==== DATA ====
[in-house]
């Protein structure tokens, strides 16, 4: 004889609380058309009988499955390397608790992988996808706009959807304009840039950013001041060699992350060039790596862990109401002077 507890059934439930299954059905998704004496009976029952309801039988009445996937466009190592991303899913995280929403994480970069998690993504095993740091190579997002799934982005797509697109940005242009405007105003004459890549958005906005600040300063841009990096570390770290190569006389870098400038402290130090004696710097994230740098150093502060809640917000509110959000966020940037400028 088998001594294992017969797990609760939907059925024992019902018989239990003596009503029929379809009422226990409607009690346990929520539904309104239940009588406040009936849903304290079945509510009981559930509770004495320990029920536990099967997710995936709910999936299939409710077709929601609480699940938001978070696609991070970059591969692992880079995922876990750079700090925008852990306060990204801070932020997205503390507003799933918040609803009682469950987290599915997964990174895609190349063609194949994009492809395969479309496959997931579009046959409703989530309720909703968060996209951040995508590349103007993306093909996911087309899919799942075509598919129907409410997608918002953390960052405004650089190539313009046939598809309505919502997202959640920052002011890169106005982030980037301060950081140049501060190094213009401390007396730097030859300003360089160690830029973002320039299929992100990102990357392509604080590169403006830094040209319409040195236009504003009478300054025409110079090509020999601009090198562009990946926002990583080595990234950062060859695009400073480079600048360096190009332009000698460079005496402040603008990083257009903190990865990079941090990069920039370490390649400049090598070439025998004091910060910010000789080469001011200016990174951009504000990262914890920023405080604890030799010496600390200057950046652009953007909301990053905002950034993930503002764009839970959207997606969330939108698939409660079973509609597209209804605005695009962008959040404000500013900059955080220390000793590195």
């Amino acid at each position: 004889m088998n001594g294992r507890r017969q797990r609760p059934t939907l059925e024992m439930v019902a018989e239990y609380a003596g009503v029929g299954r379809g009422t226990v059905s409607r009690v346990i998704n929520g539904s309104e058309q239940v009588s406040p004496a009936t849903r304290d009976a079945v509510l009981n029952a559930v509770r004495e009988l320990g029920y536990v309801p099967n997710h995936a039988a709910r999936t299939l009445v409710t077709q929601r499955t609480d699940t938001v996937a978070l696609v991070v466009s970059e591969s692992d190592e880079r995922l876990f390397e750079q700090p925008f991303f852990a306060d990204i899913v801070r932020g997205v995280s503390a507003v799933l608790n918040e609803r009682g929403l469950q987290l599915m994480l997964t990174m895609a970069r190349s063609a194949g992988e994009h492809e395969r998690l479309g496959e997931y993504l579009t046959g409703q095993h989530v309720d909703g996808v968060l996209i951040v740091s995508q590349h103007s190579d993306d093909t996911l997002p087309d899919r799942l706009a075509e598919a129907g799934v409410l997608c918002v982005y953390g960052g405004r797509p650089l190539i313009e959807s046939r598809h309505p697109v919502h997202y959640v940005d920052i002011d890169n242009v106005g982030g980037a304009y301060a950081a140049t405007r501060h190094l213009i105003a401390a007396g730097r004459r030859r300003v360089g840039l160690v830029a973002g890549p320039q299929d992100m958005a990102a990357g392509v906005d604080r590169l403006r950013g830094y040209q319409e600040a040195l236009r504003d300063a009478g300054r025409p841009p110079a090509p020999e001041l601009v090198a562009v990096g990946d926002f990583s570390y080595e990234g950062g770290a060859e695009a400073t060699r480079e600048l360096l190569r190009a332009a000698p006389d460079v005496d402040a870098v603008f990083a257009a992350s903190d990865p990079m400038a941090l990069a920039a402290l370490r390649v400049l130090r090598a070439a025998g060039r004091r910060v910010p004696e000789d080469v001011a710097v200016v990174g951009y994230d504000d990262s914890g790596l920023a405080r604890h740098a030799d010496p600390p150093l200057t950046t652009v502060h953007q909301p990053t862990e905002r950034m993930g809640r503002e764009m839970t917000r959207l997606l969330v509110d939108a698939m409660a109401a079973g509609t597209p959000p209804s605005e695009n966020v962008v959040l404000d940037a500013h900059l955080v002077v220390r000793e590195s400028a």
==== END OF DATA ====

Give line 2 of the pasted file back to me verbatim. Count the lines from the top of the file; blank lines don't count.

């Protein structure tokens, strides 16, 4: 004889609380058309009988499955390397608790992988996808706009959807304009840039950013001041060699992350060039790596862990109401002077 507890059934439930299954059905998704004496009976029952309801039988009445996937466009190592991303899913995280929403994480970069998690993504095993740091190579997002799934982005797509697109940005242009405007105003004459890549958005906005600040300063841009990096570390770290190569006389870098400038402290130090004696710097994230740098150093502060809640917000509110959000966020940037400028 088998001594294992017969797990609760939907059925024992019902018989239990003596009503029929379809009422226990409607009690346990929520539904309104239940009588406040009936849903304290079945509510009981559930509770004495320990029920536990099967997710995936709910999936299939409710077709929601609480699940938001978070696609991070970059591969692992880079995922876990750079700090925008852990306060990204801070932020997205503390507003799933918040609803009682469950987290599915997964990174895609190349063609194949994009492809395969479309496959997931579009046959409703989530309720909703968060996209951040995508590349103007993306093909996911087309899919799942075509598919129907409410997608918002953390960052405004650089190539313009046939598809309505919502997202959640920052002011890169106005982030980037301060950081140049501060190094213009401390007396730097030859300003360089160690830029973002320039299929992100990102990357392509604080590169403006830094040209319409040195236009504003009478300054025409110079090509020999601009090198562009990946926002990583080595990234950062060859695009400073480079600048360096190009332009000698460079005496402040603008990083257009903190990865990079941090990069920039370490390649400049090598070439025998004091910060910010000789080469001011200016990174951009504000990262914890920023405080604890030799010496600390200057950046652009953007909301990053905002950034993930503002764009839970959207997606969330939108698939409660079973509609597209209804605005695009962008959040404000500013900059955080220390000793590195």